But again it all goes back to use case. My personal unscientific opinion is that PoIP does a better job of tuning "up." That is side-by-side with a fast network, I'm going with PoIP over ICA. But in a bandwidth constrained slow environment, ICA does better. But those are both extremes... Which one works better for your particular case is something you'll have to figure out on your own.
One more thing to add here: Just as sort of a follow-on to the article I wrote on Friday, I think it's too bad that with Citrix, you have to pay for the WAN acceleration (Branch Repeater) as a separate add-on product, even though it's now just a virtual appliance you pop into your data center.
What Citrix/Miercom said:
"Flash video was delivered with an average of 65% less CPU usage, 89% less bandwidth, and excellent Quality of Experience by XenDesktop 4 compared to View 4."
What VMware/Mike Coleman said:
- More talk about PCoIP's ability to throttle down, and how the Miercom test on 100Mbps is not real world.
- If bandwidth is an actual concern, you can put hard limits on PCoIP.
- Citrix uses Flash redirection, versus VMware which was Flash remoted. Not apples-to-apples.
- Packet loss in the test was 0.5 to 5%, which is unrealistically high.
- PCoIP has "no reliance whatsoever on client side driver compatibility," but this is not the case of the Citrix Flash environment, which since it's redirection needs a local flash client as well as hardware powerful enough to run flash.
- Testing Flash only was narrow. What about Silverlight, H.264, Quicktime, etc? PCoIP does all this, plus new ones that haven't been invented yet.
I won't go into the bandwidth numbers here (Miercom claiming 89% less bandwidth for ICA) as you're now well aware of my thoughts on bandwidth reporting.
Coleman made the right decision to point out that Citrix is doing "Flash redirection" while VMware is doing "Flash remoting."
(A quick tech note: Citrix recently added "Flash redirection" to XenDesktop. This means that if the user is browsing the web in a remote XenDesktop session and they encounter Flash on a page, if the user is connected to XenDesktop from a Windows client device with Flash installed locally, the remote XenDesktop host will send the flash source files down to the client where they will be executed locally, thus bypassing the "remote" element. Citrix has long done this with multimedia and the Windows Media Player, but this Flash redirection is new. VMware is doing Flash the way they do everything else--it runs on the host and is remoted down to the client.)
On some level, customers shouldn't care whether Flash remoting or Flash redirection is being used. But to Coleman's point, requiring Flash to be installed on the client does provide something else you have to manage at the client and means the good experience of the Flash redirection only works on clients who have the capability to run Flash locally.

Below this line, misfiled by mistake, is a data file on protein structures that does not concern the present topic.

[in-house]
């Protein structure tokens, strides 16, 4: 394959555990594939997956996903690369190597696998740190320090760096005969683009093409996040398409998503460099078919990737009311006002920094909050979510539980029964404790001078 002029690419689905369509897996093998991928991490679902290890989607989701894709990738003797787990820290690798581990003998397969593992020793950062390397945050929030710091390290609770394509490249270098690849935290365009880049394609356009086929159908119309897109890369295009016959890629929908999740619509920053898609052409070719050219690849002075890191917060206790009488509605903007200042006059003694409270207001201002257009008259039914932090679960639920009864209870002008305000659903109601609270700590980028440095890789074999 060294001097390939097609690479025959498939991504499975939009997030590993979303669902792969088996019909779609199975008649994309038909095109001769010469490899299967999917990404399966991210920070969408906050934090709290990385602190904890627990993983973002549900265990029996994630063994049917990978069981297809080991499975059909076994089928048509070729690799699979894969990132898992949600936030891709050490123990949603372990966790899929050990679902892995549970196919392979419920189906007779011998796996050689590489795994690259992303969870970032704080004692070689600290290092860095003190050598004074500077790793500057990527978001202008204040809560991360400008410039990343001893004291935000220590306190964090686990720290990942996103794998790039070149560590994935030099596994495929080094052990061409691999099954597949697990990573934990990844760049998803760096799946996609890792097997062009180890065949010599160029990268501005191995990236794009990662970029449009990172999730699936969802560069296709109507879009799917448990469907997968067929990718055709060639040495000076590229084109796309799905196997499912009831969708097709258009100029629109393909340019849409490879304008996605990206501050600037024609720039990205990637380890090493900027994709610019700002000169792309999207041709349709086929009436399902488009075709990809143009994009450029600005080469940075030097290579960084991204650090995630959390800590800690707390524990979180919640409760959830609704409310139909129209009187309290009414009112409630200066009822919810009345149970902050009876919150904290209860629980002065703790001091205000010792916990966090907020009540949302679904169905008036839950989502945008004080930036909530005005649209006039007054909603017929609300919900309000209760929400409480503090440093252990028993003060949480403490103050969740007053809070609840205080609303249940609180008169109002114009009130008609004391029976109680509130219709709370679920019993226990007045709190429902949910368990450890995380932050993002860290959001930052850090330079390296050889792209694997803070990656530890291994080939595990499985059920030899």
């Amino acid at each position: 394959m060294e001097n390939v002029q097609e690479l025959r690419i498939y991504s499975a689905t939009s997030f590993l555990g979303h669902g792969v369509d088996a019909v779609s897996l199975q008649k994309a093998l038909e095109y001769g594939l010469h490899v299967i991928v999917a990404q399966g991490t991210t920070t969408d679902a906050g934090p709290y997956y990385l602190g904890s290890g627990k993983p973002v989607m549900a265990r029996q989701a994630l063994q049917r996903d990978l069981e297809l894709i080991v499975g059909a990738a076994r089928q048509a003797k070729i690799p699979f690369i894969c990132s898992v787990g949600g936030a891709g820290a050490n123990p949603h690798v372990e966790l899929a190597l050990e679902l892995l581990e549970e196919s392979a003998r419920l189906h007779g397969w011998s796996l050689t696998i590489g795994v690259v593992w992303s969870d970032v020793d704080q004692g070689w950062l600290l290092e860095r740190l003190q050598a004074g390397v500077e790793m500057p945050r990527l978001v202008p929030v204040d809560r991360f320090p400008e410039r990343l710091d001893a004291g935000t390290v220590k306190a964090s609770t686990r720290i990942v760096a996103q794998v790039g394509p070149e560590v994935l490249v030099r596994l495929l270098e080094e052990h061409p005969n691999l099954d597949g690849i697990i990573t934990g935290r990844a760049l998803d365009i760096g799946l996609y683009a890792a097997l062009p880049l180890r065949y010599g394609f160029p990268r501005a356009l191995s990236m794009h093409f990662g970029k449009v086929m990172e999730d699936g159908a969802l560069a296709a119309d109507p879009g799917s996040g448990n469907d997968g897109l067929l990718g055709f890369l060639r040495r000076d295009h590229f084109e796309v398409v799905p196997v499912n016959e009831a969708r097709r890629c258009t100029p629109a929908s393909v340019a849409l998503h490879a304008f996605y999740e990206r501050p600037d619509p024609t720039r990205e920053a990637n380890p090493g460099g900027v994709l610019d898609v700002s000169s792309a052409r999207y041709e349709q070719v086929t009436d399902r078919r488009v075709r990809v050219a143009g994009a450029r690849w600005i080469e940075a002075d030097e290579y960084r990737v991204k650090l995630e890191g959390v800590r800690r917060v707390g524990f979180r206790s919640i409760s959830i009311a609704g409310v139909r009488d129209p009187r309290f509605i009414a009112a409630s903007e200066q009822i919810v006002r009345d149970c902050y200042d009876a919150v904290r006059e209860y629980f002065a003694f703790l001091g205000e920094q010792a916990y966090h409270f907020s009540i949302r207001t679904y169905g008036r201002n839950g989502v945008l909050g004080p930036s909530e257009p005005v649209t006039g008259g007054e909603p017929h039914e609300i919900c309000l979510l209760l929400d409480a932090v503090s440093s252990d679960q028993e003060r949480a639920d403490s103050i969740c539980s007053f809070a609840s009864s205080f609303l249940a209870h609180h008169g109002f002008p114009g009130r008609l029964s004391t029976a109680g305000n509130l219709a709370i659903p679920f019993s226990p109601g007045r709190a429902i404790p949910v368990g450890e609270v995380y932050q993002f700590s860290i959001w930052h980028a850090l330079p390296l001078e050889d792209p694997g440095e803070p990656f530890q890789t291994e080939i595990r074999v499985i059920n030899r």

I also agree that a third problem with redirection (in addition to client software and client device capabilities) is that your software vendor needs to write their product to support it. So yeah, now in 2010 we're all happy that Citrix has Flash redirection, but from 1998 to 2009 Flash was virtually unusable via Citrix even though everyone wanted it. And today if you browse to a site with Silverlight via Citrix, it's not going to be good like Flash since they don't do Silverlight redirection yet. Of course when Citrix releases Silverlight redirection that will change, but how long will we have to wait for that, and will we want to manage Silverlight on our clients in order to get it? Meanwhile you can browse to a Silverlight site via PCoIP and it will be just like Flash or anything else via PCoIP.
Miercom also called out host-side CPU utilization, claiming 4.7% for Citrix versus 71.5%. This makes sense since the Flash video has to render somewhere, and Flash is crazy-intensive. (You want to find out right now? Check out nick.com while watching CPU.. Even on your client right now. Crazy, eh?) So with Citrix Flash redirection, that CPU consumption doesn't disappear, it just moves down to the client. Of course that's great for your server user density, but to Coleman's point, you only get that if your clients have the right version of Flash installed and if they have the horsepower to take on that workload.
So which approach is better? Who "wins" Flash? Again, it goes down to use case. What kind of Flash support do you need and what kind of client devices do you want to use? What's more important to you?
Resource consumption & scalability
What Citrix/Miercom said:
"Overall, XenDesktop 4 uses system resources more efficiently and is capable of scaling more effectively."
What VMware/Coleman said:
- Real dollars are wasted with ICA since it doesn't take advantage of money spent on network resources.
- Depending on redirection solely does not provide real scalability. This doesn't handle common office apps and requires the vendor (and therefore customer) to keep on investing to redirect every new technology.